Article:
But if ·what we do wrong [our unrighteousness] ·shows more clearly [highlights] ·that God is right [God’s righteousness], ·how can we say [L what shall we say?] that God is ·wrong [unrighteous; unjust] to ·punish [L inflict wrath on] us? (I am talking ·as people might talk [or in limited human terms].)
But if our wickedness advertises the goodness of God, do we feel that God is being unfair to punish us in return? (I’m using a human tit-for-tat argument.) Not a bit of it! What sort of a person would God be then to judge the world? It is like saying that if my lying throws into sharp relief the truth of God and, so to speak, enhances his reputation, then why should he repay me by judging me a sinner? Similarly, why not do evil that good may be, by contrast all the more conspicuous and valuable? (As a matter of fact, I am reported as urging this very thing, by some slanderously and others quite seriously! But, of course, such an argument is quite properly condemned.)
“But,” some say, “our breaking faith with God is good, our sins serve a good purpose, for people will notice how good God is when they see how bad we are. Is it fair, then, for him to punish us when our sins are helping him?” (That is the way some people talk.)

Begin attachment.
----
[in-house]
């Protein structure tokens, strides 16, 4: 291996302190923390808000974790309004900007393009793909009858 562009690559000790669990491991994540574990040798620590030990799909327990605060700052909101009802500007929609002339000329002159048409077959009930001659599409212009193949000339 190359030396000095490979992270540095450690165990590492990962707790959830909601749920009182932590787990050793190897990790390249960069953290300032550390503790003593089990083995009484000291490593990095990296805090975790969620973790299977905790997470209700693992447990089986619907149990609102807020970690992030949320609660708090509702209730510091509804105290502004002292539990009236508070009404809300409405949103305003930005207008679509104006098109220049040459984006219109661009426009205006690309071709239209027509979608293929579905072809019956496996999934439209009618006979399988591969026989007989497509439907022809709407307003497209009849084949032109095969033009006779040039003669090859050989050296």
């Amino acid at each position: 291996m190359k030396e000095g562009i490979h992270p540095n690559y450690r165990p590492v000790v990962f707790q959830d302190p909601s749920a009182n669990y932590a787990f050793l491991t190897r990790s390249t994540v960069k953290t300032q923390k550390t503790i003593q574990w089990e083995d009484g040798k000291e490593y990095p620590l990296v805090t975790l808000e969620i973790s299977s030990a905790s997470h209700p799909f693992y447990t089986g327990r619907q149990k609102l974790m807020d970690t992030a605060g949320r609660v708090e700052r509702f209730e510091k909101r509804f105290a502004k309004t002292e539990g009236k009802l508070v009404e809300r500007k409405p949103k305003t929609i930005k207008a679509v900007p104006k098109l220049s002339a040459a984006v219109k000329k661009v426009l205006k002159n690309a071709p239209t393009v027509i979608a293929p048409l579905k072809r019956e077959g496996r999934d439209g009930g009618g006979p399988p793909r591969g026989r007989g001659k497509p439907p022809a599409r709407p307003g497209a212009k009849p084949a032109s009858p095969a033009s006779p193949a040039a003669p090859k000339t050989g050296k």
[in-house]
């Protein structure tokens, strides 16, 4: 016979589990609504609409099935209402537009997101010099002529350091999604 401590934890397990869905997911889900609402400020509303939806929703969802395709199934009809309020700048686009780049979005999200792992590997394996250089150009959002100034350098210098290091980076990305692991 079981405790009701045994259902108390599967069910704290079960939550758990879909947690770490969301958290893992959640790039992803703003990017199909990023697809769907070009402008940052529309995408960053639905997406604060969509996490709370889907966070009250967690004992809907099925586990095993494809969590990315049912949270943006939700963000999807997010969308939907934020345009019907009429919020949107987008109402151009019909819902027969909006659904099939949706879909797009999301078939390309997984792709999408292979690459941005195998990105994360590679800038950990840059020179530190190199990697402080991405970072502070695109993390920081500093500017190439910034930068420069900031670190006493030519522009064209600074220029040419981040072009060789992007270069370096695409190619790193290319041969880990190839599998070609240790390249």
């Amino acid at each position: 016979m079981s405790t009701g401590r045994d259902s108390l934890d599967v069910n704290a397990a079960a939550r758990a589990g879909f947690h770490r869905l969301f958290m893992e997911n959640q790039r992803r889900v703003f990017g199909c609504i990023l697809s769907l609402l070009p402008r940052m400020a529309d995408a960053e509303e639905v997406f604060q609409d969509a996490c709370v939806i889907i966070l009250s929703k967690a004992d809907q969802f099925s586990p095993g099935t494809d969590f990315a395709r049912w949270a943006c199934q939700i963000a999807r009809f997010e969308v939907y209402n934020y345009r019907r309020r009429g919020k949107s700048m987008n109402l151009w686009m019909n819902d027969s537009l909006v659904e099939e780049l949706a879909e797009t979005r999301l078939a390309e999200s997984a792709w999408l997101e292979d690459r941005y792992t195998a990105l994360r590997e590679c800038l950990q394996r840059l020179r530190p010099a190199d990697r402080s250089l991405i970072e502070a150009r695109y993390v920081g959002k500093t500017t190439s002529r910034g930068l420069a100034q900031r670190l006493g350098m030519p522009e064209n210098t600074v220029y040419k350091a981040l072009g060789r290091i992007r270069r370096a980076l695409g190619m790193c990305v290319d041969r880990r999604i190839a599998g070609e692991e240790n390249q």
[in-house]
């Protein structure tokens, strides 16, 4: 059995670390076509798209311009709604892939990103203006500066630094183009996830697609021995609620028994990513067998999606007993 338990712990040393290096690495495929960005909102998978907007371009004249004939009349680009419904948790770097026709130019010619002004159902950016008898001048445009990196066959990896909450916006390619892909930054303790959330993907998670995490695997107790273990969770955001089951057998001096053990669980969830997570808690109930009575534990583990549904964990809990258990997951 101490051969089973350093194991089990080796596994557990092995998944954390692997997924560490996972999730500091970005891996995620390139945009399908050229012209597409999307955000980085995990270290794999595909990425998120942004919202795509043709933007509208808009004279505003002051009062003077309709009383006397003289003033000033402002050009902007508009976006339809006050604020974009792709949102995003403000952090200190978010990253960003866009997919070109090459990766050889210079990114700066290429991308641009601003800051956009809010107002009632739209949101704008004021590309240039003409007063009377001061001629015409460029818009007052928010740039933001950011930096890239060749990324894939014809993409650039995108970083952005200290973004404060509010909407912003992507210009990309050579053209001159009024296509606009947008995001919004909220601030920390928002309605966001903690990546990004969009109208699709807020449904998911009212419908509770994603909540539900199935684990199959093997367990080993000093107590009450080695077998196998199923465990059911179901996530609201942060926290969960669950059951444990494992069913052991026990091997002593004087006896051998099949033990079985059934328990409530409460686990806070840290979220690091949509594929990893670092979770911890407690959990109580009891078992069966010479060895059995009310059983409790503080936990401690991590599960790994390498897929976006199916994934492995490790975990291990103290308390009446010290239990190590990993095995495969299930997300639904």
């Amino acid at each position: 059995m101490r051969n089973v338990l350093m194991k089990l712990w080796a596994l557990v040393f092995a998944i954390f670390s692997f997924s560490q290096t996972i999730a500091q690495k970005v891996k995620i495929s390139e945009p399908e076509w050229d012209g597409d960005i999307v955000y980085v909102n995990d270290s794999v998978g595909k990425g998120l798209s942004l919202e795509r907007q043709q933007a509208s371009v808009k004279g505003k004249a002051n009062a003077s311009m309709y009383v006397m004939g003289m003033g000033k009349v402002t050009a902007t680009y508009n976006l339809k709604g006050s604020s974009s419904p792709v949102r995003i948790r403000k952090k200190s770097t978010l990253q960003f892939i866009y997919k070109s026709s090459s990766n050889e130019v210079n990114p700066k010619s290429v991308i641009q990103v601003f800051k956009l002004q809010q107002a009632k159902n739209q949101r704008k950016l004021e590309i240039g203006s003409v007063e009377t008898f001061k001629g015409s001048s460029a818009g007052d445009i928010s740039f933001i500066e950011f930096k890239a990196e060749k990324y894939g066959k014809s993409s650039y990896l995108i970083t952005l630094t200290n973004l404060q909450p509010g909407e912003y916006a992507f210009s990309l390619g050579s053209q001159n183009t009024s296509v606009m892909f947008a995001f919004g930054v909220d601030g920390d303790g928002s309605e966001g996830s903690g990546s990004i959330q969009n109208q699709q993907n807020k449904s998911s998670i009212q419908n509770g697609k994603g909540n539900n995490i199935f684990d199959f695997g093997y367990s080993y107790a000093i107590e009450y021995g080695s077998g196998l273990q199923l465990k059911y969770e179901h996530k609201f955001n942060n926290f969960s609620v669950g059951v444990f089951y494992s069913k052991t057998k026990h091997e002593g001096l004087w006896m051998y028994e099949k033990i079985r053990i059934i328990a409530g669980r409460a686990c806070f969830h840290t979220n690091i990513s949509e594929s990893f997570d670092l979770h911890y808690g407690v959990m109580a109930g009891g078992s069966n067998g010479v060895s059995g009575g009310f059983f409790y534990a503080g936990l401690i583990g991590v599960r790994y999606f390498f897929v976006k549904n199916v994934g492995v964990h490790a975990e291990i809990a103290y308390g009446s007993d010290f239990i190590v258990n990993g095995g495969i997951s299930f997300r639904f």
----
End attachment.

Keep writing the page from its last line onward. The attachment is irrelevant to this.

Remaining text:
First, there’s the matter of being put in charge of writing down and caring for God’s revelation, these Holy Scriptures. So, what if, in the course of doing that, some of those Jews abandoned their post? God didn’t abandon them. Do you think their faithlessness cancels out his faithfulness? Not on your life! Depend on it: God keeps his word even when the whole world is lying through its teeth. Scripture says the same: Your words stand fast and true; Rejection doesn’t faze you. But if our wrongdoing only underlines and confirms God’s rightdoing, shouldn’t we be commended for helping out? Since our bad words don’t even make a dent in his good words, isn’t it wrong of God to back us to the wall and hold us to our word? These questions come up. The answer to such questions is no, a most emphatic No! How else would things ever get straightened out if God didn’t do the straightening?
Doesn’t the fact that we are wrong prove more clearly that God is right? Then what can we say? Can we say that God is not fair when he brings his anger down on us? As you can tell, I am just using human ways of thinking.
But if our unrighteousness brings out and highlights the Tzedek Olamim, the Tzidkat Hashem (the righteousness of G-d), what shall we say? Rhetorically speaking, is G-d unjust in inflicting Charon Af Hashem (1:18)? (I speak from a human standpoint.)
If our perpetual injustice and corruption merely accentuate the purity of God’s justice, what can we say? Is God unjust for unleashing His fury against us? (I am speaking from our limited human perspective.)
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